April 28, 2008

Something Else #8: Baby Bonding

Here is something a bit different for this off-day.

Jennifer Margulis is a Red Sox fan living in Oregon. She and her husband James di Properzio are both writers and they have collaborated on "The Baby Bonding Book For Dads". While I am a 44-year-old man who has chosen not to have children, it looks like a great resource. Margulis and di Properzio have a writing style that is casual, informative and reassuring.

Jennifer invited JoS to be part of their online book tour and they answered a few questions via email. They will also check comments here if anyone has anything to ask.

Since this is Red Sox blog, let's start with the baseball angle. Tell me a little bit about your introduction to the Red Sox.

Jennifer: I wanted to be Jim Rice when I was little. No, I was Jim Rice. My older brother and I would go into the back yard in our house -- I grew up in Newton Center though it wasn't nearly as posh then as it is now -- and play ball. A group of kids in the neighborhood would also get together and play pick-up games. ... The first book I ever read, when I learned to read chapter books, was about baseball. Even though we usually think of baseball as father-son bonding time, I totally bonded with my dad over Boston's sports teams. Even now that we live in Oregon, I get that rush of adrenaline when I hear that the Sox have won a game. And it's definitely a way that I connected to my dad, who spent a lot of time with my brother and me when we were growing up.

James: I, on the other hand, grew up in Buffalo, which hasn't had major-league baseball since the 1800s! I'm still chagrined at the loss of our NBA team in the late 70s, and can't sing the national anthem without slipping and saying, "And the home of the Braves."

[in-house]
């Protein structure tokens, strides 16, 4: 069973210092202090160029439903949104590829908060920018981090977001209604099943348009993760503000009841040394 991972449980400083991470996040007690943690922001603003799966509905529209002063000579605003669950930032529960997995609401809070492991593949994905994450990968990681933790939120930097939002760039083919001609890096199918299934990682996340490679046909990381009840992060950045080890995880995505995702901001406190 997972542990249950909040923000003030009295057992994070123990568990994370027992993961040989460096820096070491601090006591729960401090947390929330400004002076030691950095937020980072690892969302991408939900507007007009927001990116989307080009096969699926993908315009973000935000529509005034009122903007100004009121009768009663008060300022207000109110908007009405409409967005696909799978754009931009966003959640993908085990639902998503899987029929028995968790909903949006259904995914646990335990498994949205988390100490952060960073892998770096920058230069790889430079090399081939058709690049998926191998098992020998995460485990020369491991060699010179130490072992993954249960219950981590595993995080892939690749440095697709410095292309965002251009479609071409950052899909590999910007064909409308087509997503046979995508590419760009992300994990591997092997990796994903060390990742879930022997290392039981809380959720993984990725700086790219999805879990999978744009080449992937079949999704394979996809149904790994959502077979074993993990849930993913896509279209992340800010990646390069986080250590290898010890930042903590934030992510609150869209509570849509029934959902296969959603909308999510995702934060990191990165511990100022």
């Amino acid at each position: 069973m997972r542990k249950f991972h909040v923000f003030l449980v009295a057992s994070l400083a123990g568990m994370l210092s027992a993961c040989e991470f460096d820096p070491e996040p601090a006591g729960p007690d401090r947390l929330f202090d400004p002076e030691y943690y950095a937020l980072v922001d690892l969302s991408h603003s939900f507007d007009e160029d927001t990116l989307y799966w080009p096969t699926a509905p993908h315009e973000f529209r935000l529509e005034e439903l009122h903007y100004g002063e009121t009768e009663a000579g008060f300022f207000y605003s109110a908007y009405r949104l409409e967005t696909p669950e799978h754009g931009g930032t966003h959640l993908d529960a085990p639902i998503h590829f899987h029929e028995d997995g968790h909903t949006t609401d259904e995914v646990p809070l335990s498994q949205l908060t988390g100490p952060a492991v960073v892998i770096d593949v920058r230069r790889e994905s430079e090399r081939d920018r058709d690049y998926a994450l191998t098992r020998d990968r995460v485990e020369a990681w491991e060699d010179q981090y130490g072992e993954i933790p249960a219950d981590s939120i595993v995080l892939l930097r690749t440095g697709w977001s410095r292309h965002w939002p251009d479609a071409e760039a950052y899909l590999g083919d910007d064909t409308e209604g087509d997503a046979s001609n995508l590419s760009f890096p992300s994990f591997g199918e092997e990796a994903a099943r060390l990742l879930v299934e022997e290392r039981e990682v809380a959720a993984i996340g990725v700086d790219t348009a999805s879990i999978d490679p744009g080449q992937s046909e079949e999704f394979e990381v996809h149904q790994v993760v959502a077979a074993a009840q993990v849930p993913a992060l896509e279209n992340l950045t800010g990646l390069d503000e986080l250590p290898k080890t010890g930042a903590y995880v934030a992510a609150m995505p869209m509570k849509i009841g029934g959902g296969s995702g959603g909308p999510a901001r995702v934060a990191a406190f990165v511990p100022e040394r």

What prompted you to write this book?

James: I really had zero idea what to do with a baby -- I'd never even held one before our first was born. A lot of men in America grow up a little short in the whole experience-with-babies arena.

Jennifer: And we felt like most parenting books (and magazines) talk only to moms, but then we say we want dads to be more involved in parenting. That's what prompted us to write this book -- we wanted to inspire dads to interact with their babies, and give them ideas how.

Reviews of the book seem directed more towards mothers who may be unsure their husbands are prepared for a baby. Was that the case in your experience?

Jennifer: I think we were both really excited about the idea of having a baby. Then she came along and we were BOTH pretty overwhelmed. Even though I had a lot of experience babysitting and also looking after my sister (who's 23 years younger than me), I still felt unprepared.

James: I was on a radio talk show a few weeks ago and a guy called in and said he didn't have kids, and didn't think he was "father material" -- like, he shouldn't have kids because he might not be good at it. Then he backtracked and said maybe it was a stupid thing to say -- but I said, "Hey, that's why I wrote the book!" I think a lot of guys feel that way, even though most of them aren't going to admit it on public radio. But I appreciated that caller's honesty. In some ways Jennifer had more trouble adjusting to being a parent than I did, but I think I had more apprehension about it beforehand.

How does your book fit in with the other baby books that are out there? Does it fill a void or have more progressive information?

James: It's a to-do list. Everyday, do-able things that will help you bond with your newborn, and not feel at a loss. The chapters are short, because new parents don't have long stretches of time.

Jennifer: There are a lot of books out there about babies -- huge tomes that they give you in the doctor's office. I think sometimes it's information overload. When we were first pregnant what I really wanted was real-life stories and ideas not an exhaustive reference-like book.

Tell me a little bit about the process of writing the book.

James: This is not an "expert-written" book. It's by someone who was so clueless that he felt the need to book up on it, and the books weren't really there. And since I was the first among my group of friends to have children, I got to see that they had no more idea what it was about than I did, and so the book is aimed at guys like us, who could use some practical tips.

Jennifer: We passed documents back and forth a lot. We were actually writing the book while we were in Niger, West Africa, and we had to brave computer disasters (the 130 degree heat destroyed two computers) and brown outs and black outs. It was a bit painful to mesh our different voices but we work together a lot (James edits almost everything I write) so it was also a lot of fun.